Joseph L. Lewis

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Joseph Lewis
Joseph Lewis, American atheist activist.jpg
Born(1889-06-11)June 11, 1889
Montgomery, Alabama, U.S.
DiedNovember 4, 1968(1968-11-04) (aged 79)
New York, U.S.
OccupationAuthor; President of Freethinkers of America
Spouse(s)Fay Jacobs (1914-1948) (divorced)
Ruth Stoller Grubman (1952-1968) (his death)

Joseph Lewis (June 11, 1889 – November 4, 1968)[1] was an American freethinker and atheist activist, publisher, and litigator. During the mid-twentieth century, he was one of America's most conspicuous public atheists, the other being Emanuel Haldeman-Julius. Born in Montgomery, Alabama to a Jewish family,[2] he was forced by poverty to leave school at the age of nine to find employment. He read avidly, becoming self-educated. Lewis developed his ideas from reading, among others, Robert G. Ingersoll, whose published works made him aware of Thomas Paine. He was first impressed by the idea to become an atheist after having read a large volume of lectures of Ingersoll devoted to his idol Paine, which was brought to their house by his older brother.[3] He later credited Paine's The Age of Reason with helping him leave theism.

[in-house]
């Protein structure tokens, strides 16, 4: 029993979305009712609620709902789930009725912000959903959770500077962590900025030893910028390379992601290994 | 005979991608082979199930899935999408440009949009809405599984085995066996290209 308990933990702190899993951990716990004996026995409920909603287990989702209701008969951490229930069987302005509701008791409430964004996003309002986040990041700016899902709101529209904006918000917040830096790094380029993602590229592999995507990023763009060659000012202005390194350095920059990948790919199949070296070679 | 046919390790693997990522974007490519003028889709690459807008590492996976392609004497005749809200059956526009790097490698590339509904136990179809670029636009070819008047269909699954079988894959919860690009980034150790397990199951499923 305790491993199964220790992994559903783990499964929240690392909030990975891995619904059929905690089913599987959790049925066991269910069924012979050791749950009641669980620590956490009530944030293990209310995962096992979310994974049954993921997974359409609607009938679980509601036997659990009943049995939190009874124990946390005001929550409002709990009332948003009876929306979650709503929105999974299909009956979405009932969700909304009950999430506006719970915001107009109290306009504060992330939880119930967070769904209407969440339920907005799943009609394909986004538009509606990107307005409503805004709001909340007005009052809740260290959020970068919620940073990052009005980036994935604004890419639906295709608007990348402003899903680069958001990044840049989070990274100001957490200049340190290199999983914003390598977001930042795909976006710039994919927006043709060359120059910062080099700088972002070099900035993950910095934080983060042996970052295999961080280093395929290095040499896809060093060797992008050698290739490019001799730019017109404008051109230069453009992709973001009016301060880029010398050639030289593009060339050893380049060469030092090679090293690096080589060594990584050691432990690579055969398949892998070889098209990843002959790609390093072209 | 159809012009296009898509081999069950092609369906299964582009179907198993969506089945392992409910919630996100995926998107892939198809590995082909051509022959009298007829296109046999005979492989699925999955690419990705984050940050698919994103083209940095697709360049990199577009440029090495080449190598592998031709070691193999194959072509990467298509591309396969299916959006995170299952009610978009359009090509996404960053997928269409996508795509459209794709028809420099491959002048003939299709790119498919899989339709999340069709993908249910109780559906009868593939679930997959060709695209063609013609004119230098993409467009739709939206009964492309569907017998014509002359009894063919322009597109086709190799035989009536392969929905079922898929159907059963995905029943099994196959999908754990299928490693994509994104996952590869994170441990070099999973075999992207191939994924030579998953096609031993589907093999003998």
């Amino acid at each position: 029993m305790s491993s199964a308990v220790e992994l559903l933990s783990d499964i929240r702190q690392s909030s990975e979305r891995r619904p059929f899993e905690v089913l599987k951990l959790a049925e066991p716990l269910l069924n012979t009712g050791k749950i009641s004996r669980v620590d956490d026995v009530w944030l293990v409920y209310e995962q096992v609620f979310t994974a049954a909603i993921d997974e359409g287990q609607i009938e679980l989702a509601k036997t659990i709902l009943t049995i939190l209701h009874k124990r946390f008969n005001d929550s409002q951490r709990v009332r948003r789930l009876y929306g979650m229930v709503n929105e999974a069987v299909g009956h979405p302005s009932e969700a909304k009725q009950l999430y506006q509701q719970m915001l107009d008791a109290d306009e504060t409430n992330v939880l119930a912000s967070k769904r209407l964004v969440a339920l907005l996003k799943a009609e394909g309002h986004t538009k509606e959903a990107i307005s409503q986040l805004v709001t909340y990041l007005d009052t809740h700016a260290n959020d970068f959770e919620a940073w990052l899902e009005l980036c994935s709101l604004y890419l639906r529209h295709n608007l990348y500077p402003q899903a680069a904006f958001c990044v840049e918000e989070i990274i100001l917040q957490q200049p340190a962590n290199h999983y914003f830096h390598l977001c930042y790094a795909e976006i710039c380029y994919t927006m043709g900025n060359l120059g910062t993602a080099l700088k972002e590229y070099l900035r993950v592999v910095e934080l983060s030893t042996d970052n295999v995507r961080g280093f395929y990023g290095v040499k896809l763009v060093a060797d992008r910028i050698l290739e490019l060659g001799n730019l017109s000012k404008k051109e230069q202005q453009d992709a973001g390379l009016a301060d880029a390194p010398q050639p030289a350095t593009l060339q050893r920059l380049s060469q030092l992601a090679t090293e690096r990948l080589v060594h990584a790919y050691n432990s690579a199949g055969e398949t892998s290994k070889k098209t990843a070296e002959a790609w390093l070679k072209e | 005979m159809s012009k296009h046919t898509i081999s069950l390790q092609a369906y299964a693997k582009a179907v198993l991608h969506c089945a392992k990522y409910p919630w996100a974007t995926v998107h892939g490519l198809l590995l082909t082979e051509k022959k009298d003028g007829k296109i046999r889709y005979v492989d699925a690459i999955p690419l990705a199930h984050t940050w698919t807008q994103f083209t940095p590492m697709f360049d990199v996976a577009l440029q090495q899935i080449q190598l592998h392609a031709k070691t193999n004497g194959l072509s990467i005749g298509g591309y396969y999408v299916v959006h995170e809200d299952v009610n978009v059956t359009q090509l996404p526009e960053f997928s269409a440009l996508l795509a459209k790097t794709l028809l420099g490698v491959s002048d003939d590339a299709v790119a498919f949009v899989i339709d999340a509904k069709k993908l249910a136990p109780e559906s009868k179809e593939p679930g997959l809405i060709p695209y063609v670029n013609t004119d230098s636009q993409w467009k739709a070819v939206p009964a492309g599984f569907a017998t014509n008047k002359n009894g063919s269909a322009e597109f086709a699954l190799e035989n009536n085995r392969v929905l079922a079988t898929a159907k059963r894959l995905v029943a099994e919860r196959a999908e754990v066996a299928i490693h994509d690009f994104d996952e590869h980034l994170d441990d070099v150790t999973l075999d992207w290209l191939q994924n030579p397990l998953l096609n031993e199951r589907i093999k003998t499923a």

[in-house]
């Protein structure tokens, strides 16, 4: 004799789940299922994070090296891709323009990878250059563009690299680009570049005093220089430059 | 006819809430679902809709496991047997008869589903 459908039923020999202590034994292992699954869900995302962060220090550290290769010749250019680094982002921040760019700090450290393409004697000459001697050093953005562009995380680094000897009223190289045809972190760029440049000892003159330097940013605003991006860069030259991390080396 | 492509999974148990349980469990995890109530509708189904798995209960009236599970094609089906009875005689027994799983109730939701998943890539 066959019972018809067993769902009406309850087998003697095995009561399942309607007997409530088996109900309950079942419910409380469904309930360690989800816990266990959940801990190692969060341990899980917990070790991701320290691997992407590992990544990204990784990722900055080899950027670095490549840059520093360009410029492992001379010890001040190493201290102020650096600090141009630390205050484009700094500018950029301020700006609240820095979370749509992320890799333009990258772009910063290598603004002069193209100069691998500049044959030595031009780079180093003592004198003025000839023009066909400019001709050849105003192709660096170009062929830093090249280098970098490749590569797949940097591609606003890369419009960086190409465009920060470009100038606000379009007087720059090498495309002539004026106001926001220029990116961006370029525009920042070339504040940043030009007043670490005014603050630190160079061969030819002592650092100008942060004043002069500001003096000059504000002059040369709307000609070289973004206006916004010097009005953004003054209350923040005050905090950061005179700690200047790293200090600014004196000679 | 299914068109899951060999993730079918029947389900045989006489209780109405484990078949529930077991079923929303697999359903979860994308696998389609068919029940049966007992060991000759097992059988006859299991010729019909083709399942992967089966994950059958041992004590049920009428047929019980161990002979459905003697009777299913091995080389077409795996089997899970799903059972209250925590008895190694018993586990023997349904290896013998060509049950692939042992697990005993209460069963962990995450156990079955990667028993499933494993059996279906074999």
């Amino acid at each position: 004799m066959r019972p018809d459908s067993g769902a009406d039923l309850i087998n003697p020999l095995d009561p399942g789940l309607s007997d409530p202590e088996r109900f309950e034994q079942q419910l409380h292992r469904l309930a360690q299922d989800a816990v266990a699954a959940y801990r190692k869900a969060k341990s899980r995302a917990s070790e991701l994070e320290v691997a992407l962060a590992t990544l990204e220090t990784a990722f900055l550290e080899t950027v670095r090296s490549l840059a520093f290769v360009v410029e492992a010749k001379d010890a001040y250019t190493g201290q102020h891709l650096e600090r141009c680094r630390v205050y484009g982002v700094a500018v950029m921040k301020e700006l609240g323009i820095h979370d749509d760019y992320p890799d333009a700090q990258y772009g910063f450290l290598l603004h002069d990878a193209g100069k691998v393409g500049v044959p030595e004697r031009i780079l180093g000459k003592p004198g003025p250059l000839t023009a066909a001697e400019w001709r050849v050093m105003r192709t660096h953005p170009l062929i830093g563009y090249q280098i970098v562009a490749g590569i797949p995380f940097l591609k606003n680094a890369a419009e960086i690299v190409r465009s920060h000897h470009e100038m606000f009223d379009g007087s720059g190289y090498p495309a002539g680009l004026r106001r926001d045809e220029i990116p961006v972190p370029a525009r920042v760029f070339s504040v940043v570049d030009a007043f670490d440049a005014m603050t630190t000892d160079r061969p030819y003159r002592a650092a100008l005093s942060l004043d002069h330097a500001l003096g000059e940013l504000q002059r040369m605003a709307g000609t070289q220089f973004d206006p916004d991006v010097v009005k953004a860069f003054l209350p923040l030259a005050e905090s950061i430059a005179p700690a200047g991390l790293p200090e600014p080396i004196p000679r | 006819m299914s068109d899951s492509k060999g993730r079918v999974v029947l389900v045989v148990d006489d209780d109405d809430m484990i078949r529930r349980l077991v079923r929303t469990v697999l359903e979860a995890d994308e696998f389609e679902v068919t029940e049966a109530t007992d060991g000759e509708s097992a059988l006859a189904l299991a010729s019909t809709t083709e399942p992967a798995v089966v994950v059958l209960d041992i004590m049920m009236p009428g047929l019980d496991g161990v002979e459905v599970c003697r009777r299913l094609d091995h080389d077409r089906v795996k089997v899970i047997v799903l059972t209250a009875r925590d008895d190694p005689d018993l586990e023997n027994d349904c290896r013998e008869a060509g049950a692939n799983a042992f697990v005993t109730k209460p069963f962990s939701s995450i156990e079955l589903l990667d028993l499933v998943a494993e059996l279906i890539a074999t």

In 1920, Lewis moved to New York where he made contact with The Freethinkers Society, an organization founded in 1915.

As founder of the Truth Publishing Company, he was prosecuted in 1927 by John Saxton Sumner, secretary of the New York Society for the Suppression of Vice, "for publishing and selling William J. Robinson's Sexual Truths....At a hearing [in 1921], one of the counsels stated that a federal indictment was being prepared against Truth, because it was suspected of sending not only information regarding contraception to certain customers but also prophylactics themselves.""[4]